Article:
GOP Convention in Cleveland: Put Your Riot Gear On

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You’re probably heard that the Republican Party is having a get-together in Cleveland, Ohio, in July. It’s a little party they throw every four years called the Republican National Convention, and it promises to be extra-special this time around. So special, in fact, that the Cleveland Police Department has already made up a shopping list (see Schedule of Items section) of items to use and wear, including 2,000 sets of riot gear, 310 sets of riot control gear, and 25 sets of tactical ballistics armor, according to attorney Jacqueline Green of the National Lawyers Guild.

Cleveland has been granted $50 million from the federal government to use on security measures for the convention, and after the party is over, the city gets to keep all the “party favors” it bought. Groups including the ACLU, Code Pink, the NAACP, the National Lawyers Guild, and BORDC/DDF would like to know exactly what is included in this “unprecedented amount of riot gear and security equipment.” All told, the security gear accounts for $20 million of the $50 million granted, with the other $30 million going toward personnel costs related to hosting a major political party convention. The city of Cleveland’s statement regarding the RNC simply says, “We will not discuss operational security matters,” and ends with this somewhat off-putting sentence: “All requests regarding security issues will be referred to the Secret Service.”

BORDC/DDF’s National Field Organizer, George Friday, is working with our grassroots partners in Cleveland who are concerned because cities that beef up security for a convention stay beefed up after all the politicians and delegates have gone back home. Surveillance cameras that were installed for the event stay where they are and keep recording. And all of the tactical ballistics armor and the 26-inch batons and the bicycle riot control gear — ordered for a police department with no bicycle unit and no known plans to start one — get to stay where they are, too. The concern is that, with all that shiny riot gear sitting on the shelf, the police may start to find more reasons to use it.

Many people would argue that the conditions surrounding the GOP race for the candidacy this year and the possibility of a brokered convention could well require extra security equipment. After all, front-runner Donald Trump himself has declared that, if he is not handed the nomination, “I think you’d have riots.”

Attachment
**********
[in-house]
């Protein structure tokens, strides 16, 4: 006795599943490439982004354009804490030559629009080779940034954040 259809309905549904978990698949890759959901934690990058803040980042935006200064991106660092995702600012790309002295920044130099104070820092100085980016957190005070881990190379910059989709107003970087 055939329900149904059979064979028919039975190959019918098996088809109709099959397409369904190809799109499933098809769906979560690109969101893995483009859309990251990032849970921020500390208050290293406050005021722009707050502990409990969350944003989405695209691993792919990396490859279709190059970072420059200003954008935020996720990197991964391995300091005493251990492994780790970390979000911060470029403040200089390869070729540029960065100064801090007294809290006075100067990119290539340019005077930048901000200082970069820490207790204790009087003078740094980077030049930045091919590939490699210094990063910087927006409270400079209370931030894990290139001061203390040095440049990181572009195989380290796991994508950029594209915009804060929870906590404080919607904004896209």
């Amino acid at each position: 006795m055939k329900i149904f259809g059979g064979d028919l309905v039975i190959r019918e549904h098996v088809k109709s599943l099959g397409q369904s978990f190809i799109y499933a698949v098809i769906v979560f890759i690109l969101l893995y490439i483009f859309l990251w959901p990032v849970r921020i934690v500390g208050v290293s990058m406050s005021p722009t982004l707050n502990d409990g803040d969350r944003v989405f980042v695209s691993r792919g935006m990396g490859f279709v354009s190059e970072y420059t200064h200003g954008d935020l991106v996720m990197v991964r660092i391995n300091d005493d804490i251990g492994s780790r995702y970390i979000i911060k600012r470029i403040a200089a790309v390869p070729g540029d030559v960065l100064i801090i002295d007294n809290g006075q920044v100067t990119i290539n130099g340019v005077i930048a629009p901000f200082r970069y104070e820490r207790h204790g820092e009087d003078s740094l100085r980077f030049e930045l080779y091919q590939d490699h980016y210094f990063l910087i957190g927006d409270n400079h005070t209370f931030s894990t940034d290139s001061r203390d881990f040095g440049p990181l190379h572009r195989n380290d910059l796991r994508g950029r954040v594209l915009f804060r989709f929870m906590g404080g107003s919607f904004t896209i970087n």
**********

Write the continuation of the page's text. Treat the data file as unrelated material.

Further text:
But cooler heads are thinking about the consequences of what hotheads might do. At a March 21 protest at Cleveland City Hall organized by the Greater Cleveland Civil and Human Rights Coalition and Cleveland Peace Action, Jeff Miller of ACLU Ohio talked about “the continuum of force,” saying that equipment on the high end of the continuum must be handled properly, and added, “… no one here wants the police to be unprotected, but no one here wants to see citizens on the receiving end of police violence.” Another issue of concern is the fact that some of the gear may arrive too close to the convention start date to allow police officers adequate time to be trained in its proper use.

The RNC in July will be a National Special Security Event. That means it is being planned in coordination with the Secret Service. According to their website, “The Secret Service has developed a core strategy to carry out its security operations, which relies heavily on its established partnerships with law enforcement and public safety officials at the local, state and federal levels. The goal of the cooperating agencies is to provide a safe and secure environment for Secret Service protectees, other dignitaries, the event participants and the general public.”

It is telling that Secret Service protectees are listed first and the general public is listed last. Attorney Jacqueline Green said at the protest on March 21, “We call on the mayor, the Cleveland division of police, and city council to protect the residents of the city, visitors, and convention participants equally.”

BORDC/DDF is helping local activists uncover the details of the militarization of the Cleveland police department. As Julia Shearson of the Cleveland Chapter of the Council on American-Islamic Relations of Ohio said at the protest, “I think it’s unacceptable to protect a private political party and leave the people of this city out of this decision.” Cleveland Peace Action decried the lack of “a meaningful and transparent process whereby citizens can be informed and provide public comment in a timely way about the equipment that the city will be purchasing.”

We want to know what equipment is going to be at the disposal of the Cleveland Police Department during and after the July RNC. We also want military-style equipment that is not essential to normal policing activity to be decommissioned after the convention, and we want the rights of protestors at the RNC to be upheld. Therefore, BORDC/DDF has filed a public records request with the Cleveland City Council, asking for information about all equipment being acquired for the convention and about any plans that have been made regarding political protests and demonstrations. We have also begun to unite and educate Cleveland-area residents who plan to protest the convention about what rights they have and what they can expect to encounter.

Dan Williams, a spokesman for Cleveland Mayor Frank G. Jackson, said of the upcoming RNC, “We’re expecting people to come and behave, have a great time, leave happy and content.” We also want to make sure that protestors leave safe and sound.

 



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